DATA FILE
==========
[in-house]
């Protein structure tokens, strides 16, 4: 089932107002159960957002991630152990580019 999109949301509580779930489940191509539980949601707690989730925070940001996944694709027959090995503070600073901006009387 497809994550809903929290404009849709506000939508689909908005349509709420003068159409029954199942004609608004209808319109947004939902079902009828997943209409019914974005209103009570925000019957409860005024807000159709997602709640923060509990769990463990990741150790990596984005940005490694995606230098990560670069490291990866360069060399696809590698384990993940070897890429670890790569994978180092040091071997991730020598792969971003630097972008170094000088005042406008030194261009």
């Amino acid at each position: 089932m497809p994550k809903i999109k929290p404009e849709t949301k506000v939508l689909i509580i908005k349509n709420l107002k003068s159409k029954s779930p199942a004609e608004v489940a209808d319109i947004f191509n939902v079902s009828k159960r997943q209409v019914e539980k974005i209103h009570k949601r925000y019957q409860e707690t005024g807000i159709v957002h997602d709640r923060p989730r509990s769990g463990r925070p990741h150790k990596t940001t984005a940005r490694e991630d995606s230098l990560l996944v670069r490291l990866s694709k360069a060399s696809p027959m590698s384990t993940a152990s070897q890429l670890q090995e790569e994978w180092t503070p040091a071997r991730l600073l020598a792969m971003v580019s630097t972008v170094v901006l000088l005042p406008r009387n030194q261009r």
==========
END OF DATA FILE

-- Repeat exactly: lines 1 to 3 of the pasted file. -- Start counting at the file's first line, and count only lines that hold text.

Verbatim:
[in-house]
């Protein structure tokens, strides 16, 4: 089932107002159960957002991630152990580019 999109949301509580779930489940191509539980949601707690989730925070940001996944694709027959090995503070600073901006009387 497809994550809903929290404009849709506000939508689909908005349509709420003068159409029954199942004609608004209808319109947004939902079902009828997943209409019914974005209103009570925000019957409860005024807000159709997602709640923060509990769990463990990741150790990596984005940005490694995606230098990560670069490291990866360069060399696809590698384990993940070897890429670890790569994978180092040091071997991730020598792969971003630097972008170094000088005042406008030194261009």
């Amino acid at each position: 089932m497809p994550k809903i999109k929290p404009e849709t949301k506000v939508l689909i509580i908005k349509n709420l107002k003068s159409k029954s779930p199942a004609e608004v489940a209808d319109i947004f191509n939902v079902s009828k159960r997943q209409v019914e539980k974005i209103h009570k949601r925000y019957q409860e707690t005024g807000i159709v957002h997602d709640r923060p989730r509990s769990g463990r925070p990741h150790k990596t940001t984005a940005r490694e991630d995606s230098l990560l996944v670069r490291l990866s694709k360069a060399s696809p027959m590698s384990t993940a152990s070897q890429l670890q090995e790569e994978w180092t503070p040091a071997r991730l600073l020598a792969m971003v580019s630097t972008v170094v901006l000088l005042p406008r009387n030194q261009r």